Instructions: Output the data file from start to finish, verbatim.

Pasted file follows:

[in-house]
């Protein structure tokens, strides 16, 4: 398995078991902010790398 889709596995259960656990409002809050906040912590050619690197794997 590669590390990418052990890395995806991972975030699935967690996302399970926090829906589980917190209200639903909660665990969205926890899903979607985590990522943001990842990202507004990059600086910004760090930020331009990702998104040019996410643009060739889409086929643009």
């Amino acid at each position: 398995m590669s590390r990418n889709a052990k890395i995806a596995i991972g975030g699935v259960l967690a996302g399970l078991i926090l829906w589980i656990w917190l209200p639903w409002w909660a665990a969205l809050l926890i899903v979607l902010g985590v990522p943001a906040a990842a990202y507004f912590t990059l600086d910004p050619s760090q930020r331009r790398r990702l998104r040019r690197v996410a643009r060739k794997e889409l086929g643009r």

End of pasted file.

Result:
[in-house]
């Protein structure tokens, strides 16, 4: 398995078991902010790398 889709596995259960656990409002809050906040912590050619690197794997 590669590390990418052990890395995806991972975030699935967690996302399970926090829906589980917190209200639903909660665990969205926890899903979607985590990522943001990842990202507004990059600086910004760090930020331009990702998104040019996410643009060739889409086929643009």
């Amino acid at each position: 398995m590669s590390r990418n889709a052990k890395i995806a596995i991972g975030g699935v259960l967690a996302g399970l078991i926090l829906w589980i656990w917190l209200p639903w409002w909660a665990a969205l809050l926890i899903v979607l902010g985590v990522p943001a906040a990842a990202y507004f912590t990059l600086d910004p050619s760090q930020r331009r790398r990702l998104r040019r690197v996410a643009r060739k794997e889409l086929g643009r």